the origin of Apéritif

The term Apéritif is derived from the Latin verb "Aperire," meaning "to open." The origin of Apéritif culture goes back to the 5th century BC. Hippocrates, a Greek physician of the classical period, prescribed white wine with some herbs to patients who had lost their appetite. The bitterness and refreshing aroma from the herbs stimulated the patient’s appetite, and this is said to be the beginning of the Apéritif culture. Aim to stimulate the appetite before a formal dinner.


French Drinking Culture

In France, drinking alcohol during meals is natural and an important part of the day. Since French people think drinking is for enjoying rather than getting drunk, drinking etiquette is important. It is advised to be cautious as being visibly intoxicated is not viewed favorably.

French Drinking Culture

In general manners, when drinking wine during a meal, one should not pour their own wine or ask for wine directly from others but rather wait until the server pours it for them. Instead, the server should promptly refill a guest's glass when it is empty. Even if it is not a restaurant, if you are invited to a meal by French friends, you should not fill your own glass or leave someone else's glass empty. While toasting, French people usually say “Tchin-tchin” and should look in the eyes but not cross arms with others while toasting.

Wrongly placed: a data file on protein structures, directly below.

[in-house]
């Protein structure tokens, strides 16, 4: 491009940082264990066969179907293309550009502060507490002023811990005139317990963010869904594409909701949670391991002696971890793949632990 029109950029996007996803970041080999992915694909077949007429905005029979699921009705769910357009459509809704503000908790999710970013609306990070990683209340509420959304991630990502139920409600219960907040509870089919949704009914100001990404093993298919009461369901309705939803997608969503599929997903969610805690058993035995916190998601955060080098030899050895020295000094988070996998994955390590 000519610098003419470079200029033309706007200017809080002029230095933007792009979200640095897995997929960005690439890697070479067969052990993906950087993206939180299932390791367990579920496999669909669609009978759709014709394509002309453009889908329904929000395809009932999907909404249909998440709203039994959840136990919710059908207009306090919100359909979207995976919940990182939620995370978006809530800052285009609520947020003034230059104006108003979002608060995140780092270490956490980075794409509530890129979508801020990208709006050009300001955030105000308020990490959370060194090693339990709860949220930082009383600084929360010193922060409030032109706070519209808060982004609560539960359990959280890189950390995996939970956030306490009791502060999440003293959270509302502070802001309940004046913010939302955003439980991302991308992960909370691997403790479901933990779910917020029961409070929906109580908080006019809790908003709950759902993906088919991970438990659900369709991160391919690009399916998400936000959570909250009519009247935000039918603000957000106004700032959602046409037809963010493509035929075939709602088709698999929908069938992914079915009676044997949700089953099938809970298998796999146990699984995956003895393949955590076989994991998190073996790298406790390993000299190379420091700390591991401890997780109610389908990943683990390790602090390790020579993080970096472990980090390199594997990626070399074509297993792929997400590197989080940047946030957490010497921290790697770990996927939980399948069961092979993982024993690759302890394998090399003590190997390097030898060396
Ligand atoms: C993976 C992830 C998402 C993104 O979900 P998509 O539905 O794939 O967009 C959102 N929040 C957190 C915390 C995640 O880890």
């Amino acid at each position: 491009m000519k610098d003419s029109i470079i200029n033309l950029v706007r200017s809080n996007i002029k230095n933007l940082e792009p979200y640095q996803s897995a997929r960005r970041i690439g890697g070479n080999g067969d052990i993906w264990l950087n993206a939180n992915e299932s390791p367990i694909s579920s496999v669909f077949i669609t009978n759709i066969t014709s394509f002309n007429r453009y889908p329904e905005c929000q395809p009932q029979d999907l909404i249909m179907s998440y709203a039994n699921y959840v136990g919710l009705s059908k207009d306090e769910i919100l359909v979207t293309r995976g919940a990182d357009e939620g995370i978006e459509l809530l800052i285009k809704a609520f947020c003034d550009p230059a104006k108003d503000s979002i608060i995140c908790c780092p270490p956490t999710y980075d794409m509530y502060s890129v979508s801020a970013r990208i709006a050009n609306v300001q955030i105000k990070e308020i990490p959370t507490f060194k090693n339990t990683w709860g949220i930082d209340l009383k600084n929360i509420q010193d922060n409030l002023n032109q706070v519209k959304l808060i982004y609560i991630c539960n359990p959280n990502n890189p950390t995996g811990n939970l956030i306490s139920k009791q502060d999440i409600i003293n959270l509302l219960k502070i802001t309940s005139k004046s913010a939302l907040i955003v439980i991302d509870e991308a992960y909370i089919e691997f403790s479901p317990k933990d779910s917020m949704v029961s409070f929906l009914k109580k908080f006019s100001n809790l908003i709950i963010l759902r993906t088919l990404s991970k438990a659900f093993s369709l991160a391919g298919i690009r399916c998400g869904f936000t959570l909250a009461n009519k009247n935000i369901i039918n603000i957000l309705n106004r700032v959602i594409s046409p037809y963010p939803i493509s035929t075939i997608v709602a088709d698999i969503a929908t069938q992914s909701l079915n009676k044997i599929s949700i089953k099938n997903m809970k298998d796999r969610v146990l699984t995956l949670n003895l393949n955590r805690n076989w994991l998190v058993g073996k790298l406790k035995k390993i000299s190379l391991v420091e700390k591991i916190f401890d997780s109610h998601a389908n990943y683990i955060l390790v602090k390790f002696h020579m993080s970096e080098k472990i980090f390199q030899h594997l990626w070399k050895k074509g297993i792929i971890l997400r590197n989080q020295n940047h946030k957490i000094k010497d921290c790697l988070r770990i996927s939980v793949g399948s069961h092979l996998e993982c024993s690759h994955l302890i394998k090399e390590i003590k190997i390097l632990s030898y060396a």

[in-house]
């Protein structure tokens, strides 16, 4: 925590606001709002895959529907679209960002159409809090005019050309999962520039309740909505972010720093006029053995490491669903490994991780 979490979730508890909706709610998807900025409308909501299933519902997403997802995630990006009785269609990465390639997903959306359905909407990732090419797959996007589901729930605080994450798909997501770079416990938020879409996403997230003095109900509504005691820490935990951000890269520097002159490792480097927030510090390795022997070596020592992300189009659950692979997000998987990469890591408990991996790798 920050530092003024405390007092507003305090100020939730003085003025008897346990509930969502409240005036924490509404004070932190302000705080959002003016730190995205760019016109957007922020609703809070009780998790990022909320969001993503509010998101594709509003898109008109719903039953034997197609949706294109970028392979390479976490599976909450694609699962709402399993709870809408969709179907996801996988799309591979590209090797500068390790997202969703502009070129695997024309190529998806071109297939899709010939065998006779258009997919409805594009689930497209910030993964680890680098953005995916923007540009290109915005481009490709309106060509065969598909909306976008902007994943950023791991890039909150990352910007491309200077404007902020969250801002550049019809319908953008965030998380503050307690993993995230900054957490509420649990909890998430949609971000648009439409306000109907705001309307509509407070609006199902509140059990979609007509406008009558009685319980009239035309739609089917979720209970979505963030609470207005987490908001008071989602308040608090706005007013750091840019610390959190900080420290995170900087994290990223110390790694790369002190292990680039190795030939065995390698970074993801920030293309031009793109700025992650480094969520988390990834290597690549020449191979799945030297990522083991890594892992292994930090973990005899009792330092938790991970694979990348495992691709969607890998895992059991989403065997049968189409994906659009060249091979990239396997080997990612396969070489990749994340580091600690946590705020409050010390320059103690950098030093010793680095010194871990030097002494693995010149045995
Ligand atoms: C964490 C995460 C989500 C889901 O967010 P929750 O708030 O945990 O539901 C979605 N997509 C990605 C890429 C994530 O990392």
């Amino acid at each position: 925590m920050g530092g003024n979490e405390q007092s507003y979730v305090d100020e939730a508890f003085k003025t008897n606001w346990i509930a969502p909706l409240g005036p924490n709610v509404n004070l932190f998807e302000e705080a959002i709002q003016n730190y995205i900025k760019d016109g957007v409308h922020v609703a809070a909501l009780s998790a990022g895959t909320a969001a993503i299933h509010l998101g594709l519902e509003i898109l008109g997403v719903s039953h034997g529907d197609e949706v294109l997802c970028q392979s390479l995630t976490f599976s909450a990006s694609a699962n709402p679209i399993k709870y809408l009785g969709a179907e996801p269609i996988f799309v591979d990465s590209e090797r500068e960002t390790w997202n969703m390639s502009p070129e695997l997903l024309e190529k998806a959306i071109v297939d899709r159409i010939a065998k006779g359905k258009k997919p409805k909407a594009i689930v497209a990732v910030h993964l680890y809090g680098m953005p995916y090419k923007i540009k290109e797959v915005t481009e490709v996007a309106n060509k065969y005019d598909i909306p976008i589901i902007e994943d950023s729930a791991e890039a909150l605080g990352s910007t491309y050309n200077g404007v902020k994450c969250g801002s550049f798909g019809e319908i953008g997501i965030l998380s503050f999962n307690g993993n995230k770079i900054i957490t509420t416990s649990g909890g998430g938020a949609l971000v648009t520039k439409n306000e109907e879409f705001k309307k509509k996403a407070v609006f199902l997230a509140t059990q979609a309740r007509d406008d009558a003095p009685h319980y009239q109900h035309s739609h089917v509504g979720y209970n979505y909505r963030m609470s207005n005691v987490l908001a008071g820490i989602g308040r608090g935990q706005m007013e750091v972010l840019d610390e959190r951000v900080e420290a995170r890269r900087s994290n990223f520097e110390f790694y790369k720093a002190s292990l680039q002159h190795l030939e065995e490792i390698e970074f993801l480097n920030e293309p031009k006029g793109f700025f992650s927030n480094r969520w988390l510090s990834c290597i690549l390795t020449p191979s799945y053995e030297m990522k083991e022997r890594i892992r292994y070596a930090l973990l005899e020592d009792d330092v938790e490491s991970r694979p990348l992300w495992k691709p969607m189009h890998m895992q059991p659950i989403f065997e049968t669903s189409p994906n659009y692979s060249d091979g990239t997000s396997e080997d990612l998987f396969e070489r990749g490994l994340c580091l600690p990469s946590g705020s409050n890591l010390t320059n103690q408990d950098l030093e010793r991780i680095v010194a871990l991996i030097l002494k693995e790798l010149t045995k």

Wine, to the French

French wine

Affordable and easily findable everywhere, wine is the alcohol for ordinary people in France. At any supermarket in France, you can buy wine at cheap prices. Therefore, wine is a comforting beverage for the French, whether they are happy or sad.

terroir meaning